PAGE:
©2011 David Whyte Excerpted from ‘LONGING From the upcoming book of essays CONSOLATIONS: The Solace, Nourishment and Underlying Meaning of Everyday Words.

Everything is Waiting for You

Your great mistake is to act the drama
as if you were alone. As if life
were a progressive and cunning crime
with no witness to the tiny hidden
transgressions. To feel abandoned is to deny
the intimacy of your surroundings. Surely,
even you, at times, have felt the grand array;
the swelling presence, and the chorus, crowding
out your solo voice You must note
the way the soap dish enables you,
or the window latch grants you freedom.
Alertness is the hidden discipline of familiarity.
The stairs are your mentor of things
to come, the doors have always been there
to frighten you and invite you,
and the tiny speaker in the phone
is your dream-ladder to divinity.

Put down the weight of your aloneness and ease into
the conversation. The kettle is singing
even as it pours you a drink, the cooking pots
have left their arrogant aloofness and
seen the good in you at last. All the birds
and creatures of the world are unutterably
themselves. Everything is waiting for you.

— David Whyte

(via This Object Doesn’t Really Exist…When You See What I Mean You’ll Flip)

(via Wink Space: An Immersive Kaleidoscopic Mirror Tunnel Inside a Shipping Container | Colossal)

The Paradox of Change. 

Jonathan Fields’ Good Life Project

by my friend, Sarah Brose

"To be fully human is to be wild.

Wild is the strange pull and whispering wisdom. It’s the gentle nudge and the forceful ache. It is your truth, passed down from the ancients, and the very stream of life in your blood. Wild is the soul where passion and creativity reside, and the quickening of your heart. Wild is what is real, and wild is your home.”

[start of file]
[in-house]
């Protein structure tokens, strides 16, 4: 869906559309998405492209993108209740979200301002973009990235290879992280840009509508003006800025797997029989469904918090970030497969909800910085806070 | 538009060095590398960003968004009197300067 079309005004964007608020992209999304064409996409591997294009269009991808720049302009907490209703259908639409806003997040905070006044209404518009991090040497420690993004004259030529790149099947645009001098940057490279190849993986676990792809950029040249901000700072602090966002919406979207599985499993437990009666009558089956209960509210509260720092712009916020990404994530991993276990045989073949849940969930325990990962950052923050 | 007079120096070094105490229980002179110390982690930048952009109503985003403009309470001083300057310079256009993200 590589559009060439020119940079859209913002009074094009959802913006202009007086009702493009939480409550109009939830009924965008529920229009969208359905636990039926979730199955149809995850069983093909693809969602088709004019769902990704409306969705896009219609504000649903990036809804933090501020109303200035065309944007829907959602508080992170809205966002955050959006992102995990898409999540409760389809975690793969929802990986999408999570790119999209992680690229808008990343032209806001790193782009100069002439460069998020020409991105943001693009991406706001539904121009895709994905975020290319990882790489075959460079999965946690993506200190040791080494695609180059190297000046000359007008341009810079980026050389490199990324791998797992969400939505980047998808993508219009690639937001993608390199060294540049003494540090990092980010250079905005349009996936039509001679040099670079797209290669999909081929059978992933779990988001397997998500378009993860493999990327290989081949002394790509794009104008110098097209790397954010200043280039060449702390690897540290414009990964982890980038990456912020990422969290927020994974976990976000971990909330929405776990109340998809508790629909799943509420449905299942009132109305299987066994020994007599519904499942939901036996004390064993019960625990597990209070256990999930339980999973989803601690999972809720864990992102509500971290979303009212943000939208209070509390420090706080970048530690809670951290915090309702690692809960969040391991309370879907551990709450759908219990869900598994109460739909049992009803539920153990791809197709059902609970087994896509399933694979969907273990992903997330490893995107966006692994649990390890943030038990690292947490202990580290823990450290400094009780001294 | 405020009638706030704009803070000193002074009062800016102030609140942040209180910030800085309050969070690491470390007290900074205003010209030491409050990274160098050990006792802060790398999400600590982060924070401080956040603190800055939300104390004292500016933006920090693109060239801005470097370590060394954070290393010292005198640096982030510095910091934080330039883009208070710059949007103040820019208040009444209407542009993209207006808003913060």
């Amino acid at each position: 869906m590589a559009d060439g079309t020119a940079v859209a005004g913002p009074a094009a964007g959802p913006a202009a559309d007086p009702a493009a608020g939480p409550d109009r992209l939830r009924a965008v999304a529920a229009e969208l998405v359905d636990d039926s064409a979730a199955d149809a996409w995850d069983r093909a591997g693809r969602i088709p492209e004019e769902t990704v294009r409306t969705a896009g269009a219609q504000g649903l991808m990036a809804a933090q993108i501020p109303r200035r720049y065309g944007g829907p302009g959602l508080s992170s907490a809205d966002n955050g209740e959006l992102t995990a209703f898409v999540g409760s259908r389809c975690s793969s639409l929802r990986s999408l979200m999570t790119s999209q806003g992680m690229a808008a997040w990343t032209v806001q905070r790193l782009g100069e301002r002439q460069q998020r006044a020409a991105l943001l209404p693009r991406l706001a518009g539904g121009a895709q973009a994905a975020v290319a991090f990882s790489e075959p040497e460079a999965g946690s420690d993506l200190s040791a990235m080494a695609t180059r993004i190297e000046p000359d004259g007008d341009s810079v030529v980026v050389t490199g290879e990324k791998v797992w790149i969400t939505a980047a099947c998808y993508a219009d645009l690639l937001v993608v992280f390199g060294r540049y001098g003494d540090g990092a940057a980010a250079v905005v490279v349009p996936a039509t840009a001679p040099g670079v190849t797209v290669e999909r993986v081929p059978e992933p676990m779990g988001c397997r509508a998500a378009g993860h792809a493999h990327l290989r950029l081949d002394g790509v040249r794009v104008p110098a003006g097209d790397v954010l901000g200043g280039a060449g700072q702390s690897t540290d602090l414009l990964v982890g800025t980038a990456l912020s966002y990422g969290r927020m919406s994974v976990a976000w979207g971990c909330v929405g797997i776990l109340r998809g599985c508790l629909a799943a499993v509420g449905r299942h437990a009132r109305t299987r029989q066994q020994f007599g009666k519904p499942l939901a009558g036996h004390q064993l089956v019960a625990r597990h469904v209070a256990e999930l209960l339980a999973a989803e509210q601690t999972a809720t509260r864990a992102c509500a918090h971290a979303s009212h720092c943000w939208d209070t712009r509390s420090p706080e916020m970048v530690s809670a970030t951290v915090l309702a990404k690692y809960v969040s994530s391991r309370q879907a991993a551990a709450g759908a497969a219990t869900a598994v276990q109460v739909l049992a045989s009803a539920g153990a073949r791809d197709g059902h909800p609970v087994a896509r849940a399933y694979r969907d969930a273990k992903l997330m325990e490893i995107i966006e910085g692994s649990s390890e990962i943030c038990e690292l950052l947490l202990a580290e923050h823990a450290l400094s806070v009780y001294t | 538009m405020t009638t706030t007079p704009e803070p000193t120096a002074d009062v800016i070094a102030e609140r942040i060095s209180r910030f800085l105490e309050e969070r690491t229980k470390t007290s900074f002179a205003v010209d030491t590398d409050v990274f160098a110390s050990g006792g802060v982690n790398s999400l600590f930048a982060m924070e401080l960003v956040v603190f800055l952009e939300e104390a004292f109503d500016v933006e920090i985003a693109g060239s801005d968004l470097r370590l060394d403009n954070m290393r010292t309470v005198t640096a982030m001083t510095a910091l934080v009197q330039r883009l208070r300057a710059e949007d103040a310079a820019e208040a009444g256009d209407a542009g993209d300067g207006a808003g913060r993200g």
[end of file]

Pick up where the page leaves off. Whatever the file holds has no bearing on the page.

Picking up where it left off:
Reckless Poem

Listen with your soul.
Leave space to wonder.
Do your own thing.

- Danielle LaPorte

NEW Bon Iver. Heavenly Father

* * *

ever since i heard the howling wind
i didn’t need to go where a bible went 
but then you know your gifts seemed heaven sent
just lead me to a choler, dad, thats the thing

i don’t know how you house the sin
but you’re free now
i was never sure how much of you i could let in
am i free now
won’t you settle down baby here your love has been
heavenly father
it’s defiantly lava
why you don’t carry other names

heard about a day where it dropped the Know
to go another day as we learn to close

cause I’m a known coward in a coward wind
but you’re free now
you turn around now and you count to 10
to see you go now
well i know now honey that i can’t pretend
heavenly father
is whose brought to his autumn
and love is left in end

i just been up here for god damn years 
can you see now?
filling up hulls with god damn fears
i am free now
i know about it darling i been standing here
heavenly father
is all that he offers
a safety in the end

Existential Bummer

"Man is literally split in two: he has an awareness of his own splendid uniqueness in that he sticks out of nature with a towering majesty, and yet he goes back into the ground a few feet in order blindly and dumbly to rot and disappear forever" 
-Ernest Becker. 

Promise me
you will not spend
so much time
treading water
and trying to keep your
head above the waves
that you forget,
truly forget,
how much you have always loved
to swim.

- Tyler Knott Gregson